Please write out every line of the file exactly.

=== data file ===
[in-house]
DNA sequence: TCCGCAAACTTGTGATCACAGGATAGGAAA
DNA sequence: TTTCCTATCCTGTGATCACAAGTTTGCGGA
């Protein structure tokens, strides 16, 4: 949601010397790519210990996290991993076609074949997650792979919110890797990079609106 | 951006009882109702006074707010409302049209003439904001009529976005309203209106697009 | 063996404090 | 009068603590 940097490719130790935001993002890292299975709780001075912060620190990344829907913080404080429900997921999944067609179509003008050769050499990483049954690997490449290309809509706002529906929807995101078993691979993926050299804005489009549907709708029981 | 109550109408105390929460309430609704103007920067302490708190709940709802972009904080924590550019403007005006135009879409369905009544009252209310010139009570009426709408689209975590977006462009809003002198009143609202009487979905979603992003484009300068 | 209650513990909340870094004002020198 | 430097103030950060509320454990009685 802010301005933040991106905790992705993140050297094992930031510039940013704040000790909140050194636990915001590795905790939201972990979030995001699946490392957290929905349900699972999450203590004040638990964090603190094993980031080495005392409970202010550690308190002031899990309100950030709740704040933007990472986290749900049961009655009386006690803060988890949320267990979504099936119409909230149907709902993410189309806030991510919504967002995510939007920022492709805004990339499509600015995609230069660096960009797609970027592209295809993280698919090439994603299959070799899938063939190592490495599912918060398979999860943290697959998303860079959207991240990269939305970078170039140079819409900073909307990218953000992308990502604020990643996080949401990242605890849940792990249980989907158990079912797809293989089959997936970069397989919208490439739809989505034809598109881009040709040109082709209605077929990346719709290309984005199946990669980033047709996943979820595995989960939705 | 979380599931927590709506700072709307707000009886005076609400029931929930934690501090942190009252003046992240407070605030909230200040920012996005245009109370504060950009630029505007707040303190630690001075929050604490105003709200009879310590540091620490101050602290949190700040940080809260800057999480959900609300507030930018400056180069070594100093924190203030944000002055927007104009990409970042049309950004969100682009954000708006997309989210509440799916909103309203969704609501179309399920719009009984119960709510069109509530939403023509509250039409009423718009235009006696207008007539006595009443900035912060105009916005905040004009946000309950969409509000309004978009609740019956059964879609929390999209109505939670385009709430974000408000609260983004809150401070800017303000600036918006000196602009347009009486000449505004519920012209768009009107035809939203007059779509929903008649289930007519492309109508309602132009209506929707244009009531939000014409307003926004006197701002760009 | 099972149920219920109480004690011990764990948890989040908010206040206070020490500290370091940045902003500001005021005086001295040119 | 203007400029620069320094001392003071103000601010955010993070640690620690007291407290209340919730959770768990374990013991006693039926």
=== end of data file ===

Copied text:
[in-house]
DNA sequence: TCCGCAAACTTGTGATCACAGGATAGGAAA
DNA sequence: TTTCCTATCCTGTGATCACAAGTTTGCGGA
């Protein structure tokens, strides 16, 4: 949601010397790519210990996290991993076609074949997650792979919110890797990079609106 | 951006009882109702006074707010409302049209003439904001009529976005309203209106697009 | 063996404090 | 009068603590 940097490719130790935001993002890292299975709780001075912060620190990344829907913080404080429900997921999944067609179509003008050769050499990483049954690997490449290309809509706002529906929807995101078993691979993926050299804005489009549907709708029981 | 109550109408105390929460309430609704103007920067302490708190709940709802972009904080924590550019403007005006135009879409369905009544009252209310010139009570009426709408689209975590977006462009809003002198009143609202009487979905979603992003484009300068 | 209650513990909340870094004002020198 | 430097103030950060509320454990009685 802010301005933040991106905790992705993140050297094992930031510039940013704040000790909140050194636990915001590795905790939201972990979030995001699946490392957290929905349900699972999450203590004040638990964090603190094993980031080495005392409970202010550690308190002031899990309100950030709740704040933007990472986290749900049961009655009386006690803060988890949320267990979504099936119409909230149907709902993410189309806030991510919504967002995510939007920022492709805004990339499509600015995609230069660096960009797609970027592209295809993280698919090439994603299959070799899938063939190592490495599912918060398979999860943290697959998303860079959207991240990269939305970078170039140079819409900073909307990218953000992308990502604020990643996080949401990242605890849940792990249980989907158990079912797809293989089959997936970069397989919208490439739809989505034809598109881009040709040109082709209605077929990346719709290309984005199946990669980033047709996943979820595995989960939705 | 979380599931927590709506700072709307707000009886005076609400029931929930934690501090942190009252003046992240407070605030909230200040920012996005245009109370504060950009630029505007707040303190630690001075929050604490105003709200009879310590540091620490101050602290949190700040940080809260800057999480959900609300507030930018400056180069070594100093924190203030944000002055927007104009990409970042049309950004969100682009954000708006997309989210509440799916909103309203969704609501179309399920719009009984119960709510069109509530939403023509509250039409009423718009235009006696207008007539006595009443900035912060105009916005905040004009946000309950969409509000309004978009609740019956059964879609929390999209109505939670385009709430974000408000609260983004809150401070800017303000600036918006000196602009347009009486000449505004519920012209768009009107035809939203007059779509929903008649289930007519492309109508309602132009209506929707244009009531939000014409307003926004006197701002760009 | 099972149920219920109480004690011990764990948890989040908010206040206070020490500290370091940045902003500001005021005086001295040119 | 203007400029620069320094001392003071103000601010955010993070640690620690007291407290209340919730959770768990374990013991006693039926």